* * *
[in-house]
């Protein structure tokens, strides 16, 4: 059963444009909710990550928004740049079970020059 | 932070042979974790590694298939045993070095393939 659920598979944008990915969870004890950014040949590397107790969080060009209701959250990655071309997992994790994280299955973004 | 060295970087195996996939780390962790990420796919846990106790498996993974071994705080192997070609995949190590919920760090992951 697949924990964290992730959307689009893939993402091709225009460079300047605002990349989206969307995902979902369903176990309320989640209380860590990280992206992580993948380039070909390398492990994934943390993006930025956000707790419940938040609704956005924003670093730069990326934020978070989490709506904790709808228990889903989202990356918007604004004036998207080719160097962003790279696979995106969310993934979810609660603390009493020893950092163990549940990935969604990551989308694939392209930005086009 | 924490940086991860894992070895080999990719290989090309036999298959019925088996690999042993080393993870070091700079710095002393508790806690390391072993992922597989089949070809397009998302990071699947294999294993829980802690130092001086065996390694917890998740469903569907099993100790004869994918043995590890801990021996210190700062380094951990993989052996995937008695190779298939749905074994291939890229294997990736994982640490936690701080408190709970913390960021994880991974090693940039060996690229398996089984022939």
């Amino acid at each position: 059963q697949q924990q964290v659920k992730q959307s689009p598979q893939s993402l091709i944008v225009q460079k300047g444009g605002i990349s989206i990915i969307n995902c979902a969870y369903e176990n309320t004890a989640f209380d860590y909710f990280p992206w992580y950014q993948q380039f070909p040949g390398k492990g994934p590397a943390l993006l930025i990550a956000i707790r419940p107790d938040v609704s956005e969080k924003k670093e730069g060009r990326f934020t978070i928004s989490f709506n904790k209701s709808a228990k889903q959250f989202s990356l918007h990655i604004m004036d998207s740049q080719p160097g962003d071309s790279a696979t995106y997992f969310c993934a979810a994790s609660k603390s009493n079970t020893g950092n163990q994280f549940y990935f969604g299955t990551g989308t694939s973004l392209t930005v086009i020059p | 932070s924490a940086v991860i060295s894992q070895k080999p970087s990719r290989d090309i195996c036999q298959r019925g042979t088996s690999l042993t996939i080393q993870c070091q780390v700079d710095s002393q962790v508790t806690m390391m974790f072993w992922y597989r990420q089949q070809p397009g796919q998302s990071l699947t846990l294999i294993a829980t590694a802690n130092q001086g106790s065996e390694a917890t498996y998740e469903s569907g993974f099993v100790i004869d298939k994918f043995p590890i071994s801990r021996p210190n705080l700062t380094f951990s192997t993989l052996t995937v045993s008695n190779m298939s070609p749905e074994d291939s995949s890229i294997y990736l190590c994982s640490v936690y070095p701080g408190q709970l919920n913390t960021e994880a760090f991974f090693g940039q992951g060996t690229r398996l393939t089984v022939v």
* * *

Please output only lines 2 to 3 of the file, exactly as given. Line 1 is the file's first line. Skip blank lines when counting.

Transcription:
């Protein structure tokens, strides 16, 4: 059963444009909710990550928004740049079970020059 | 932070042979974790590694298939045993070095393939 659920598979944008990915969870004890950014040949590397107790969080060009209701959250990655071309997992994790994280299955973004 | 060295970087195996996939780390962790990420796919846990106790498996993974071994705080192997070609995949190590919920760090992951 697949924990964290992730959307689009893939993402091709225009460079300047605002990349989206969307995902979902369903176990309320989640209380860590990280992206992580993948380039070909390398492990994934943390993006930025956000707790419940938040609704956005924003670093730069990326934020978070989490709506904790709808228990889903989202990356918007604004004036998207080719160097962003790279696979995106969310993934979810609660603390009493020893950092163990549940990935969604990551989308694939392209930005086009 | 924490940086991860894992070895080999990719290989090309036999298959019925088996690999042993080393993870070091700079710095002393508790806690390391072993992922597989089949070809397009998302990071699947294999294993829980802690130092001086065996390694917890998740469903569907099993100790004869994918043995590890801990021996210190700062380094951990993989052996995937008695190779298939749905074994291939890229294997990736994982640490936690701080408190709970913390960021994880991974090693940039060996690229398996089984022939």
């Amino acid at each position: 059963q697949q924990q964290v659920k992730q959307s689009p598979q893939s993402l091709i944008v225009q460079k300047g444009g605002i990349s989206i990915i969307n995902c979902a969870y369903e176990n309320t004890a989640f209380d860590y909710f990280p992206w992580y950014q993948q380039f070909p040949g390398k492990g994934p590397a943390l993006l930025i990550a956000i707790r419940p107790d938040v609704s956005e969080k924003k670093e730069g060009r990326f934020t978070i928004s989490f709506n904790k209701s709808a228990k889903q959250f989202s990356l918007h990655i604004m004036d998207s740049q080719p160097g962003d071309s790279a696979t995106y997992f969310c993934a979810a994790s609660k603390s009493n079970t020893g950092n163990q994280f549940y990935f969604g299955t990551g989308t694939s973004l392209t930005v086009i020059p | 932070s924490a940086v991860i060295s894992q070895k080999p970087s990719r290989d090309i195996c036999q298959r019925g042979t088996s690999l042993t996939i080393q993870c070091q780390v700079d710095s002393q962790v508790t806690m390391m974790f072993w992922y597989r990420q089949q070809p397009g796919q998302s990071l699947t846990l294999i294993a829980t590694a802690n130092q001086g106790s065996e390694a917890t498996y998740e469903s569907g993974f099993v100790i004869d298939k994918f043995p590890i071994s801990r021996p210190n705080l700062t380094f951990s192997t993989l052996t995937v045993s008695n190779m298939s070609p749905e074994d291939s995949s890229i294997y990736l190590c994982s640490v936690y070095p701080g408190q709970l919920n913390t960021e994880a760090f991974f090693g940039q992951g060996t690229r398996l393939t089984v022939v």